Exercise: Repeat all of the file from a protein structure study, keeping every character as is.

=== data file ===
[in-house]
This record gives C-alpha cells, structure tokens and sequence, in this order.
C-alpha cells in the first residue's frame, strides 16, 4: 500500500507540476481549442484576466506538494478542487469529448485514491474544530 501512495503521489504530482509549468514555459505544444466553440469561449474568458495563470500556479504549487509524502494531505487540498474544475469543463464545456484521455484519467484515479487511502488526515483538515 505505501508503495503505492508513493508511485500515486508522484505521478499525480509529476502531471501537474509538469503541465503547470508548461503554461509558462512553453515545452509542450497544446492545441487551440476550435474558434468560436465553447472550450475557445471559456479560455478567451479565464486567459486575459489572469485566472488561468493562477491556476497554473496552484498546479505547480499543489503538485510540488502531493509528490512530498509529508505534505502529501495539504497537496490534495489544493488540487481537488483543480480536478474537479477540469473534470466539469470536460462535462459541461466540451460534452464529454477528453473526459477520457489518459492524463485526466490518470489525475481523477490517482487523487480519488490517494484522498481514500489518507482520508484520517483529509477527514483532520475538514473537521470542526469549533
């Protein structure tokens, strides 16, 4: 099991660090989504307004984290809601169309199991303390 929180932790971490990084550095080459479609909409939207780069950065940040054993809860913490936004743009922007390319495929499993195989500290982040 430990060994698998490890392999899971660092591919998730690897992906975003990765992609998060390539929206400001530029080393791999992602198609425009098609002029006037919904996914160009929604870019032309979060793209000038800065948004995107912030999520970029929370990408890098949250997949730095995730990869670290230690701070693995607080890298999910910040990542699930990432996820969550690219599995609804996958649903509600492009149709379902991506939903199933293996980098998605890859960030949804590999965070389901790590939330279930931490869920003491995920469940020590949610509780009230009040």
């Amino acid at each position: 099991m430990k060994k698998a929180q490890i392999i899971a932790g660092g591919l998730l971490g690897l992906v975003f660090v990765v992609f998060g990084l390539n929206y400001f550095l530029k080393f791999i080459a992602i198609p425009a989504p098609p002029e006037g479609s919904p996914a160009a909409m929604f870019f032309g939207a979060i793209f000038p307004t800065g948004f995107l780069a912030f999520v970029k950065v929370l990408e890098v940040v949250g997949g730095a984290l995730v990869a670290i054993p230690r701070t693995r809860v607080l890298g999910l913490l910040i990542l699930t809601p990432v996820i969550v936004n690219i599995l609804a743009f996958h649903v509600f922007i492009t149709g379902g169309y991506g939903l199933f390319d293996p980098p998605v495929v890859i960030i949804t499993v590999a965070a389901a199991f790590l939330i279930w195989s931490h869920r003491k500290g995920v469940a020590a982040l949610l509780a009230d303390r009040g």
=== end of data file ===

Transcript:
[in-house]
This record gives C-alpha cells, structure tokens and sequence, in this order.
C-alpha cells in the first residue's frame, strides 16, 4: 500500500507540476481549442484576466506538494478542487469529448485514491474544530 501512495503521489504530482509549468514555459505544444466553440469561449474568458495563470500556479504549487509524502494531505487540498474544475469543463464545456484521455484519467484515479487511502488526515483538515 505505501508503495503505492508513493508511485500515486508522484505521478499525480509529476502531471501537474509538469503541465503547470508548461503554461509558462512553453515545452509542450497544446492545441487551440476550435474558434468560436465553447472550450475557445471559456479560455478567451479565464486567459486575459489572469485566472488561468493562477491556476497554473496552484498546479505547480499543489503538485510540488502531493509528490512530498509529508505534505502529501495539504497537496490534495489544493488540487481537488483543480480536478474537479477540469473534470466539469470536460462535462459541461466540451460534452464529454477528453473526459477520457489518459492524463485526466490518470489525475481523477490517482487523487480519488490517494484522498481514500489518507482520508484520517483529509477527514483532520475538514473537521470542526469549533
């Protein structure tokens, strides 16, 4: 099991660090989504307004984290809601169309199991303390 929180932790971490990084550095080459479609909409939207780069950065940040054993809860913490936004743009922007390319495929499993195989500290982040 430990060994698998490890392999899971660092591919998730690897992906975003990765992609998060390539929206400001530029080393791999992602198609425009098609002029006037919904996914160009929604870019032309979060793209000038800065948004995107912030999520970029929370990408890098949250997949730095995730990869670290230690701070693995607080890298999910910040990542699930990432996820969550690219599995609804996958649903509600492009149709379902991506939903199933293996980098998605890859960030949804590999965070389901790590939330279930931490869920003491995920469940020590949610509780009230009040």
């Amino acid at each position: 099991m430990k060994k698998a929180q490890i392999i899971a932790g660092g591919l998730l971490g690897l992906v975003f660090v990765v992609f998060g990084l390539n929206y400001f550095l530029k080393f791999i080459a992602i198609p425009a989504p098609p002029e006037g479609s919904p996914a160009a909409m929604f870019f032309g939207a979060i793209f000038p307004t800065g948004f995107l780069a912030f999520v970029k950065v929370l990408e890098v940040v949250g997949g730095a984290l995730v990869a670290i054993p230690r701070t693995r809860v607080l890298g999910l913490l910040i990542l699930t809601p990432v996820i969550v936004n690219i599995l609804a743009f996958h649903v509600f922007i492009t149709g379902g169309y991506g939903l199933f390319d293996p980098p998605v495929v890859i960030i949804t499993v590999a965070a389901a199991f790590l939330i279930w195989s931490h869920r003491k500290g995920v469940a020590a982040l949610l509780a009230d303390r009040g």